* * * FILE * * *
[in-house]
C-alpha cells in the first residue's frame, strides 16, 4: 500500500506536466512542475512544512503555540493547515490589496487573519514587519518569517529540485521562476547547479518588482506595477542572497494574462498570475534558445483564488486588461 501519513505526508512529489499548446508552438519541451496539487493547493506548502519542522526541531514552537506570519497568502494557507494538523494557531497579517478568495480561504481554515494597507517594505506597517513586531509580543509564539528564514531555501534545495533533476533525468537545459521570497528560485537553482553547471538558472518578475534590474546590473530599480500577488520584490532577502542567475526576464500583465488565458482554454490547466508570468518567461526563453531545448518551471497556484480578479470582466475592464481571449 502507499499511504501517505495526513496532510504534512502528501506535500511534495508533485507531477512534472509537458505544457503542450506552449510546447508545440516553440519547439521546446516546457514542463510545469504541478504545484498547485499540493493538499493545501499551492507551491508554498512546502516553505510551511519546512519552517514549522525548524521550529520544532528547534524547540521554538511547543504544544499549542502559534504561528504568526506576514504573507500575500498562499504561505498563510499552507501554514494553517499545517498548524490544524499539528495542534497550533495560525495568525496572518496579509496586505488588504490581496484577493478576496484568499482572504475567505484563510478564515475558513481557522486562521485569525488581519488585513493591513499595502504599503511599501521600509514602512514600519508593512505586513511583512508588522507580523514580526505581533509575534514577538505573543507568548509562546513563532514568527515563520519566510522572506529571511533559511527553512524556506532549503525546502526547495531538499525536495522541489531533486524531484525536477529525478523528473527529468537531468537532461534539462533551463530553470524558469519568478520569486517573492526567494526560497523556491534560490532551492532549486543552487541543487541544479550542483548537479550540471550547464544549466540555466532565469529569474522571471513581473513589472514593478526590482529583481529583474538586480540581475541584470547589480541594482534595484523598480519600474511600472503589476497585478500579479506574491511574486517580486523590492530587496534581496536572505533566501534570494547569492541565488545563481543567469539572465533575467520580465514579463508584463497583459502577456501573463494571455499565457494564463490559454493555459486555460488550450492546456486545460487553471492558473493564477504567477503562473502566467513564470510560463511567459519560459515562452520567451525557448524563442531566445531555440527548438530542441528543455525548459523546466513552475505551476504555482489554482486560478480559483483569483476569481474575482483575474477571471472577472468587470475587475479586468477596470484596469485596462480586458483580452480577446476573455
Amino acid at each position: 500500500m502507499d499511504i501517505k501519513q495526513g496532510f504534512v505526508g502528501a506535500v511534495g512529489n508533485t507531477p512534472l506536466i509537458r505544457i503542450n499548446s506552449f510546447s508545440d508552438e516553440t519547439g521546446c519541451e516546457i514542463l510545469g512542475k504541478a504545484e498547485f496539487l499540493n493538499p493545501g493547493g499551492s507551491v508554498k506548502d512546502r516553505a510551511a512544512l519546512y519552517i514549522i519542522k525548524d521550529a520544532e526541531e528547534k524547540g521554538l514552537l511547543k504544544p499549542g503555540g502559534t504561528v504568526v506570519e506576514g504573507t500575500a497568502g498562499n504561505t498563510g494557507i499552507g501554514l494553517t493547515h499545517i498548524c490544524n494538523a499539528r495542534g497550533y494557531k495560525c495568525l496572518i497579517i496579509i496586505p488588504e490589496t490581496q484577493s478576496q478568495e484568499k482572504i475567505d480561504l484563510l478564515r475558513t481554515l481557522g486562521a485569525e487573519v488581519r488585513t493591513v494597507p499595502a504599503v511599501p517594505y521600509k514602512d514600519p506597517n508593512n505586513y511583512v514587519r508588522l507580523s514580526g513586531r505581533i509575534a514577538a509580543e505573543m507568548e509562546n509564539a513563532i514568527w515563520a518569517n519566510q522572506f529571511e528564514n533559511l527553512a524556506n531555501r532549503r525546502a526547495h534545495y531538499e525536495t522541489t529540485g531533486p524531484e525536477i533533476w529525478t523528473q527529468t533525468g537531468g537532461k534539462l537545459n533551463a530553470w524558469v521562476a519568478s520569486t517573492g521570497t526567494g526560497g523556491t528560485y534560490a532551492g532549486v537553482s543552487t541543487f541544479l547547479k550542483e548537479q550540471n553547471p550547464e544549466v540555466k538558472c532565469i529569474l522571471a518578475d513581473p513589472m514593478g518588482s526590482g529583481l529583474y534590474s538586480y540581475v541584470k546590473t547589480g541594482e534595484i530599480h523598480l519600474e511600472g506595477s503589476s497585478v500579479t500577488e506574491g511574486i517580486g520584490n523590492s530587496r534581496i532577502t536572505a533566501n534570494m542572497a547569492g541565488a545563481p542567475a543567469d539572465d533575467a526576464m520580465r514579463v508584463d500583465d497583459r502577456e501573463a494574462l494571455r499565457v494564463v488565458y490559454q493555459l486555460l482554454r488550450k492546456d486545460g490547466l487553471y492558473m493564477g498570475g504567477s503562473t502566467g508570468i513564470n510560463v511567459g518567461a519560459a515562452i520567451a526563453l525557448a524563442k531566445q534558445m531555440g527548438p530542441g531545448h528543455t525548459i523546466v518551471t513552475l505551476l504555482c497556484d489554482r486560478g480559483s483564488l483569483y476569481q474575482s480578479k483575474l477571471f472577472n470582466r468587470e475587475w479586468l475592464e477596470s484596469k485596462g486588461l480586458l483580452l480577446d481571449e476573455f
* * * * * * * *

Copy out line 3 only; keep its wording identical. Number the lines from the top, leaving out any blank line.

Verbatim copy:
Amino acid at each position: 500500500m502507499d499511504i501517505k501519513q495526513g496532510f504534512v505526508g502528501a506535500v511534495g512529489n508533485t507531477p512534472l506536466i509537458r505544457i503542450n499548446s506552449f510546447s508545440d508552438e516553440t519547439g521546446c519541451e516546457i514542463l510545469g512542475k504541478a504545484e498547485f496539487l499540493n493538499p493545501g493547493g499551492s507551491v508554498k506548502d512546502r516553505a510551511a512544512l519546512y519552517i514549522i519542522k525548524d521550529a520544532e526541531e528547534k524547540g521554538l514552537l511547543k504544544p499549542g503555540g502559534t504561528v504568526v506570519e506576514g504573507t500575500a497568502g498562499n504561505t498563510g494557507i499552507g501554514l494553517t493547515h499545517i498548524c490544524n494538523a499539528r495542534g497550533y494557531k495560525c495568525l496572518i497579517i496579509i496586505p488588504e490589496t490581496q484577493s478576496q478568495e484568499k482572504i475567505d480561504l484563510l478564515r475558513t481554515l481557522g486562521a485569525e487573519v488581519r488585513t493591513v494597507p499595502a504599503v511599501p517594505y521600509k514602512d514600519p506597517n508593512n505586513y511583512v514587519r508588522l507580523s514580526g513586531r505581533i509575534a514577538a509580543e505573543m507568548e509562546n509564539a513563532i514568527w515563520a518569517n519566510q522572506f529571511e528564514n533559511l527553512a524556506n531555501r532549503r525546502a526547495h534545495y531538499e525536495t522541489t529540485g531533486p524531484e525536477i533533476w529525478t523528473q527529468t533525468g537531468g537532461k534539462l537545459n533551463a530553470w524558469v521562476a519568478s520569486t517573492g521570497t526567494g526560497g523556491t528560485y534560490a532551492g532549486v537553482s543552487t541543487f541544479l547547479k550542483e548537479q550540471n553547471p550547464e544549466v540555466k538558472c532565469i529569474l522571471a518578475d513581473p513589472m514593478g518588482s526590482g529583481l529583474y534590474s538586480y540581475v541584470k546590473t547589480g541594482e534595484i530599480h523598480l519600474e511600472g506595477s503589476s497585478v500579479t500577488e506574491g511574486i517580486g520584490n523590492s530587496r534581496i532577502t536572505a533566501n534570494m542572497a547569492g541565488a545563481p542567475a543567469d539572465d533575467a526576464m520580465r514579463v508584463d500583465d497583459r502577456e501573463a494574462l494571455r499565457v494564463v488565458y490559454q493555459l486555460l482554454r488550450k492546456d486545460g490547466l487553471y492558473m493564477g498570475g504567477s503562473t502566467g508570468i513564470n510560463v511567459g518567461a519560459a515562452i520567451a526563453l525557448a524563442k531566445q534558445m531555440g527548438p530542441g531545448h528543455t525548459i523546466v518551471t513552475l505551476l504555482c497556484d489554482r486560478g480559483s483564488l483569483y476569481q474575482s480578479k483575474l477571471f472577472n470582466r468587470e475587475w479586468l475592464e477596470s484596469k485596462g486588461l480586458l483580452l480577446d481571449e476573455f